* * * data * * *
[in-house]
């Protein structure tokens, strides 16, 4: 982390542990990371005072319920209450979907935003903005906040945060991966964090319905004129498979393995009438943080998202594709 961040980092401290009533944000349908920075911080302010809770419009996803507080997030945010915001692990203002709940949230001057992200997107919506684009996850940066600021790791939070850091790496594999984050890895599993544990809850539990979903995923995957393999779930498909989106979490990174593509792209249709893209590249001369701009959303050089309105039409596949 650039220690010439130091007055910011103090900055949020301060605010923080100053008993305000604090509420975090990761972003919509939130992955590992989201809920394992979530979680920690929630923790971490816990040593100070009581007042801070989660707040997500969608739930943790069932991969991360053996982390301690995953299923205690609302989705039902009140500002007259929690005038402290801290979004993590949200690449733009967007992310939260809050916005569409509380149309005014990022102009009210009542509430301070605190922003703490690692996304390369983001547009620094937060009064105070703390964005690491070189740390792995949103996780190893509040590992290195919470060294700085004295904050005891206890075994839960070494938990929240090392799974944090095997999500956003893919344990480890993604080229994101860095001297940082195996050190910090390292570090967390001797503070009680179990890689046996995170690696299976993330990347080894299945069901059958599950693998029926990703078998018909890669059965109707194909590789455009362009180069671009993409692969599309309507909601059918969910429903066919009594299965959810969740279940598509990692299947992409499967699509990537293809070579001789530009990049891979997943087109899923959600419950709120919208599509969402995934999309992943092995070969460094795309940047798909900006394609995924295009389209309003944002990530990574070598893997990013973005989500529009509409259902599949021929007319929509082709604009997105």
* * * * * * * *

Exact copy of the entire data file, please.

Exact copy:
[in-house]
């Protein structure tokens, strides 16, 4: 982390542990990371005072319920209450979907935003903005906040945060991966964090319905004129498979393995009438943080998202594709 961040980092401290009533944000349908920075911080302010809770419009996803507080997030945010915001692990203002709940949230001057992200997107919506684009996850940066600021790791939070850091790496594999984050890895599993544990809850539990979903995923995957393999779930498909989106979490990174593509792209249709893209590249001369701009959303050089309105039409596949 650039220690010439130091007055910011103090900055949020301060605010923080100053008993305000604090509420975090990761972003919509939130992955590992989201809920394992979530979680920690929630923790971490816990040593100070009581007042801070989660707040997500969608739930943790069932991969991360053996982390301690995953299923205690609302989705039902009140500002007259929690005038402290801290979004993590949200690449733009967007992310939260809050916005569409509380149309005014990022102009009210009542509430301070605190922003703490690692996304390369983001547009620094937060009064105070703390964005690491070189740390792995949103996780190893509040590992290195919470060294700085004295904050005891206890075994839960070494938990929240090392799974944090095997999500956003893919344990480890993604080229994101860095001297940082195996050190910090390292570090967390001797503070009680179990890689046996995170690696299976993330990347080894299945069901059958599950693998029926990703078998018909890669059965109707194909590789455009362009180069671009993409692969599309309507909601059918969910429903066919009594299965959810969740279940598509990692299947992409499967699509990537293809070579001789530009990049891979997943087109899923959600419950709120919208599509969402995934999309992943092995070969460094795309940047798909900006394609995924295009389209309003944002990530990574070598893997990013973005989500529009509409259902599949021929007319929509082709604009997105």